For not only can He not be held by the keys, the bars, and the seals of hell, of death, and of the grave, but he is even the Lord of the immortal angels of heaven, and the only Lord of the whole world. See the place where the Lord lay. Go quickly and tell his disciples that he is risen from the dead. And they departed, he says, with fear and great joy. At this point I am of the opinion that Mary Magdalene and the other women who had come up to that point were still frightened. For they did not understand the meaning of the angel’s powerful words nor could they contain to the end the power of the light so as to see and understand with exactitude. But I think that the Mother of God made this great joy her own, since she comprehended the words of the angel. Her whole person radiated from the light in that she was all pure and full of divine grace. She firmly appropriated all these signs and the truth and she believed the archangel, since, of course, he formerly had shown himself to be worthy of trust for her in other matters. And why shouldn’t the Virgin understand with divine wisdom. what had occurred in that she observed the events at first hand? She saw the great earthquake and the angel descending from heaven like lightening, she saw the guards fall as dead men, the removal of the stone, the emptying of the tomb, and the great miracle of the burial garments which were kept in place by smyrna and aloes, even though they contained no body. In addition to all of these things, she saw the joyous countenance of the angel and heard his joyful message. But Mary Magda-lene, in responding to the annunciation, acted as if she had not heard the angel at all–he had not in fact spoken directly to her. She testifies only to the emptying of the tomb and says nothing about the burial garments, but runs directly to Peter and to the other disciples, as Saint John says. The Mother of God went back to the tomb again when she met the other women and, as Saint Matthew says, behold Jesus met them and told them to rejoice.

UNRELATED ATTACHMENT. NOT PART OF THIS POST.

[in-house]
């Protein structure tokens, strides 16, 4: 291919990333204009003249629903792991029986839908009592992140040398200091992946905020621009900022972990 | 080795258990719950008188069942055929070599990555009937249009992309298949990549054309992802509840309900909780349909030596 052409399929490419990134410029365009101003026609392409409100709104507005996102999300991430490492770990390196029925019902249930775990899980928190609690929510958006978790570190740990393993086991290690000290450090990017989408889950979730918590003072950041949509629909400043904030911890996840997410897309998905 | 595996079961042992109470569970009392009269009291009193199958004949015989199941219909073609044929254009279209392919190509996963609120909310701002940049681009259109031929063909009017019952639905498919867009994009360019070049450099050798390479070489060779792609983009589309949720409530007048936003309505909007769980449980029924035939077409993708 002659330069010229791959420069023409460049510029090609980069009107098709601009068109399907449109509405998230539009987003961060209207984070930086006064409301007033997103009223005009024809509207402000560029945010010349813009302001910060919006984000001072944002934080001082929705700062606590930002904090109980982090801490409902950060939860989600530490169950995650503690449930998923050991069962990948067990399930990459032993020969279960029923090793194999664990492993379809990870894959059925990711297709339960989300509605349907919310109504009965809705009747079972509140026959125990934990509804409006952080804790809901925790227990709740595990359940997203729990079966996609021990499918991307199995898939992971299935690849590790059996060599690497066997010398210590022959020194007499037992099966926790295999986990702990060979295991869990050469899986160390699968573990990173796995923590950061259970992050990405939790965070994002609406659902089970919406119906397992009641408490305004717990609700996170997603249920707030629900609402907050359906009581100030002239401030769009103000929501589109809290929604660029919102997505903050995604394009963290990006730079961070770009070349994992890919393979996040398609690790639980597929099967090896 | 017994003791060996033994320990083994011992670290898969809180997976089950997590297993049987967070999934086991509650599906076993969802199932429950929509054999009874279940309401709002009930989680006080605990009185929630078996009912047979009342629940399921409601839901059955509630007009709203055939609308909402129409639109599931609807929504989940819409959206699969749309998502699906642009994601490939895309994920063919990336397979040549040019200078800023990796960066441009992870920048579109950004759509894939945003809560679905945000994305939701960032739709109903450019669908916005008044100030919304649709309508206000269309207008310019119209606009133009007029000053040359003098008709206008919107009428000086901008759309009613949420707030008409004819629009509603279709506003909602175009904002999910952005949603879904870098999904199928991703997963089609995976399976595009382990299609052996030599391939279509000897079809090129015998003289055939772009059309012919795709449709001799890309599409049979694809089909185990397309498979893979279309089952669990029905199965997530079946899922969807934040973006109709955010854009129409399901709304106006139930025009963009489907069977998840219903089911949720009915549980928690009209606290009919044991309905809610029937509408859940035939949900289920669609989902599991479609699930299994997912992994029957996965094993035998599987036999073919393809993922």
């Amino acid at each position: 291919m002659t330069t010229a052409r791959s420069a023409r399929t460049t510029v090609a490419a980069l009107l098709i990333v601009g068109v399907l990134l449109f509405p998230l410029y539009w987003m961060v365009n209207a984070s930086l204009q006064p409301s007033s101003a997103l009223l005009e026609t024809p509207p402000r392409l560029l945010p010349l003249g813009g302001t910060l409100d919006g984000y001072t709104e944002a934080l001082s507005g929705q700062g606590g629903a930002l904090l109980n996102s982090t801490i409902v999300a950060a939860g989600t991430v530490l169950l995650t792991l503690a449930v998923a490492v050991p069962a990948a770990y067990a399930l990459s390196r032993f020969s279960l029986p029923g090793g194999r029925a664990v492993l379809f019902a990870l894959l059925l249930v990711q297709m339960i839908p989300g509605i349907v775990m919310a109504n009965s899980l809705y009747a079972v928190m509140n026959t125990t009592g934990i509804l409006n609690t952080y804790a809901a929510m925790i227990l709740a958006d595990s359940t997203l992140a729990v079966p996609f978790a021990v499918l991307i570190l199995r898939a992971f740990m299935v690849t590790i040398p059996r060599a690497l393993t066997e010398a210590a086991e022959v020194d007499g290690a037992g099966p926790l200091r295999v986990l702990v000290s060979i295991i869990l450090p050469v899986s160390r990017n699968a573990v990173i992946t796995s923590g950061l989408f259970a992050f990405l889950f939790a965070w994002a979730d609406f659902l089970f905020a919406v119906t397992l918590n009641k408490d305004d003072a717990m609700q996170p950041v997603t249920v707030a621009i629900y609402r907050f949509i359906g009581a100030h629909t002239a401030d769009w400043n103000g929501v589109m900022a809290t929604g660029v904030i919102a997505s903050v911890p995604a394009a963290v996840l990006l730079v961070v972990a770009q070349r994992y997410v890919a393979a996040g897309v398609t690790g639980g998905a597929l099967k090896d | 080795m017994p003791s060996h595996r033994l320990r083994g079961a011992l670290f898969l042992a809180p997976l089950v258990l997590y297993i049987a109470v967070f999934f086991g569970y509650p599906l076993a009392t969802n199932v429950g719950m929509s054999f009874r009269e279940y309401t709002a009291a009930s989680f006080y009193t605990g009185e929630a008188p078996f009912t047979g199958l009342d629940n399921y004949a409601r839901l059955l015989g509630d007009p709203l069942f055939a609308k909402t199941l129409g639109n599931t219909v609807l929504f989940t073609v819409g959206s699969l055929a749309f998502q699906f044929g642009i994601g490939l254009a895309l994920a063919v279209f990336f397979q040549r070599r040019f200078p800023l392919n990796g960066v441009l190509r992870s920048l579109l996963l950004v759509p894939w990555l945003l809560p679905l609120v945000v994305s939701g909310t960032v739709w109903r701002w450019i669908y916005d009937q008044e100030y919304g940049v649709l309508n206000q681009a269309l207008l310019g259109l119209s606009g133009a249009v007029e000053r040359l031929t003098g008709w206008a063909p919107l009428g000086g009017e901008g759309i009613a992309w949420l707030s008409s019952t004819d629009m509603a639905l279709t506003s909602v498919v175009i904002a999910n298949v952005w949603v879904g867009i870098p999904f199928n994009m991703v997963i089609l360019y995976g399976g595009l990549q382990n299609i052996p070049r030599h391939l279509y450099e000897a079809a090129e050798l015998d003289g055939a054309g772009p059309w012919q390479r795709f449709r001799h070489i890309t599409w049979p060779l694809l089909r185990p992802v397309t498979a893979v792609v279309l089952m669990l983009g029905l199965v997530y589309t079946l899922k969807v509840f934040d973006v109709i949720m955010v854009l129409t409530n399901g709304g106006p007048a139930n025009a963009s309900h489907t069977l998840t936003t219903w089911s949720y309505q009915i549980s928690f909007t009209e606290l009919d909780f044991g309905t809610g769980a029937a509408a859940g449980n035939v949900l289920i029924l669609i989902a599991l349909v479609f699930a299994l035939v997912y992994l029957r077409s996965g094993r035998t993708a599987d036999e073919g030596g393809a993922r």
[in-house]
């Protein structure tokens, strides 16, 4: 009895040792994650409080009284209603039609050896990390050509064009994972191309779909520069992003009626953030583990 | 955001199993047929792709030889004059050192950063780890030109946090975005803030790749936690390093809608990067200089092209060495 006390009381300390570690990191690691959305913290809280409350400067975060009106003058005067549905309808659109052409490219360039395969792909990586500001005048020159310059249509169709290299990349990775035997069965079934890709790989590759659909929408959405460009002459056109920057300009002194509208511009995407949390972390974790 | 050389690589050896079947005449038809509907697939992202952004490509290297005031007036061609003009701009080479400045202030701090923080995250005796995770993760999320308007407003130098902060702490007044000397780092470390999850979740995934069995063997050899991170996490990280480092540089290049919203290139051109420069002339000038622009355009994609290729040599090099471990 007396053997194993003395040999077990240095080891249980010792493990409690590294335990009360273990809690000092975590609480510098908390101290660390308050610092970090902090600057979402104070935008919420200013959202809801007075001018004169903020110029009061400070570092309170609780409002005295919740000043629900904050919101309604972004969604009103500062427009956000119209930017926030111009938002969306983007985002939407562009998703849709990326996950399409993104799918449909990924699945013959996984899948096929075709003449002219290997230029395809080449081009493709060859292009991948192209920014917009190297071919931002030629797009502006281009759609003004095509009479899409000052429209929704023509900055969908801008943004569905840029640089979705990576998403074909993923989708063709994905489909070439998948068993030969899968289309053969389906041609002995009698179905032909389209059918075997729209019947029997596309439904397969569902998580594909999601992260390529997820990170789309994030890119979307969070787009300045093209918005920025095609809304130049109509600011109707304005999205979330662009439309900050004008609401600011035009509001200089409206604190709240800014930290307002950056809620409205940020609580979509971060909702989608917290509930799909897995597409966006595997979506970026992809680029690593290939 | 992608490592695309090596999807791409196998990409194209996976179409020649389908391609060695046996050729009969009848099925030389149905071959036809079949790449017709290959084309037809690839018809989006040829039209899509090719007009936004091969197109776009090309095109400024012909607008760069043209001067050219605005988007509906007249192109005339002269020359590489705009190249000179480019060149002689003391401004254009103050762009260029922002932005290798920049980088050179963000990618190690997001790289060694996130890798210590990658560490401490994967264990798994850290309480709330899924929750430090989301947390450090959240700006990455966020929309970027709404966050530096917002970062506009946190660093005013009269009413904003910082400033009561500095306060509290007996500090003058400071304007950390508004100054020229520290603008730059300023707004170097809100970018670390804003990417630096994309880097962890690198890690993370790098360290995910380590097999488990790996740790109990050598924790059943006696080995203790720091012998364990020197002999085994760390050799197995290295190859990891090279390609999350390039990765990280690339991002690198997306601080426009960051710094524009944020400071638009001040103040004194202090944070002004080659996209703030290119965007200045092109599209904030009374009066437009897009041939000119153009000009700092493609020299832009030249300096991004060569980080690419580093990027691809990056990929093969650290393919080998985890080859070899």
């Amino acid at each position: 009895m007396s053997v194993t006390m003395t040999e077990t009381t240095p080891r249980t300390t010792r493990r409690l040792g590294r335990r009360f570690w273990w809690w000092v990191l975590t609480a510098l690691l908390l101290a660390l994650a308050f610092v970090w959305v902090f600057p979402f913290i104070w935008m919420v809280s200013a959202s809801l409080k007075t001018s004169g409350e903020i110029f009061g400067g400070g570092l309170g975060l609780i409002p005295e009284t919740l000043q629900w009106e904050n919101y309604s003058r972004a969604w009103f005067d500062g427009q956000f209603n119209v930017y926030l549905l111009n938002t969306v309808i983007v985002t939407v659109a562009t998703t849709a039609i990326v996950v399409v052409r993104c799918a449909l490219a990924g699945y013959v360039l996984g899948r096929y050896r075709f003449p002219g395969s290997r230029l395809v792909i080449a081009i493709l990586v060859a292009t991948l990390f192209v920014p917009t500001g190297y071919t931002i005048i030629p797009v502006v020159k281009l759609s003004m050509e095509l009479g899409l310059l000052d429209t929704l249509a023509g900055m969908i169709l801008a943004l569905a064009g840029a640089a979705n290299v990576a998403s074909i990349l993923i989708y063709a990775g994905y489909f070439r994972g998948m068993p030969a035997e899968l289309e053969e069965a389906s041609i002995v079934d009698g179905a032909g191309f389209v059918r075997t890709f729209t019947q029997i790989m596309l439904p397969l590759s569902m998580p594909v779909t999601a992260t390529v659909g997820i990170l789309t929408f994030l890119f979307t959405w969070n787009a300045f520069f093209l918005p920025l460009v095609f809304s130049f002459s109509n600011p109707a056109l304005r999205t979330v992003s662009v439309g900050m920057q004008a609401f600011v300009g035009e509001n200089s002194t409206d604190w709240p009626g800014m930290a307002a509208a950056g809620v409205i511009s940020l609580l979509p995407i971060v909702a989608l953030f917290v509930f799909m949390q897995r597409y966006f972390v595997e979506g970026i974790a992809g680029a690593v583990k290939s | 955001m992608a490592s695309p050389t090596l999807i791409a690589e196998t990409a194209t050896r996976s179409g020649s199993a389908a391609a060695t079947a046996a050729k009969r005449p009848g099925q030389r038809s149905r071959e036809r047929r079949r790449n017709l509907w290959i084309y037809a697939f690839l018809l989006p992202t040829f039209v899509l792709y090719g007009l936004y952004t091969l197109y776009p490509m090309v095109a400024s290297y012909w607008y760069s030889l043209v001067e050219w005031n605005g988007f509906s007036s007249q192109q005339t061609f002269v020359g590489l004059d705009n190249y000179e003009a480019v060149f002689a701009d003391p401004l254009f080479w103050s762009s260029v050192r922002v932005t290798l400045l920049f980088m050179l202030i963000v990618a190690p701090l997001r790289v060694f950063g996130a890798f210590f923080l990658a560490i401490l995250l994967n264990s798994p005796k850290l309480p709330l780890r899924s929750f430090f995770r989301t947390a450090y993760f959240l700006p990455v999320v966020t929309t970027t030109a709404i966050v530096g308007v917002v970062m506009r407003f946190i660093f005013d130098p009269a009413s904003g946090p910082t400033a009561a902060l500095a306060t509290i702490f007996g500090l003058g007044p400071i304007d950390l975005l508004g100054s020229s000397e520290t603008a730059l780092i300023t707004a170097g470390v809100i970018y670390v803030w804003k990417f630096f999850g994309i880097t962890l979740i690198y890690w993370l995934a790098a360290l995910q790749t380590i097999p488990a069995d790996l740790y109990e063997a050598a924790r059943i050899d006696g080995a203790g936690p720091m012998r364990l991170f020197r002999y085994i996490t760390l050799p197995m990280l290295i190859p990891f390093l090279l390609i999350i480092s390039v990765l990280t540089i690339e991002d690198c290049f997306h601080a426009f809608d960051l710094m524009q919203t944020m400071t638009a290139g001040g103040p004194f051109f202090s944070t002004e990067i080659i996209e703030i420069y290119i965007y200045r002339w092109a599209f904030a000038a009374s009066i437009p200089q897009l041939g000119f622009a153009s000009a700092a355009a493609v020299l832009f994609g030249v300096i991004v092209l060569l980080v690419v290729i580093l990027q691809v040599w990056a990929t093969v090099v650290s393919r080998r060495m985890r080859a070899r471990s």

So you see that even before Mary Magdalene, the Mother of God saw Him who for our salvation suffered and was buried and rose again in the flesh. "And they approached, touched his feet and worshipped him." Just as the Theotokos alone under-stood the power of the angelic words–even if she heard the good news of the resurrection together with Mary Magdalene–when she met her son and God with the other women she saw and recognized the risen one before all the other women. And falling down, she touched his feet and became his apostle to his apostles. We learn from Saint John that Mary Magdalene was not with the Mother of God when, on her return to the sepulchre, she encountered the Lord. He writes: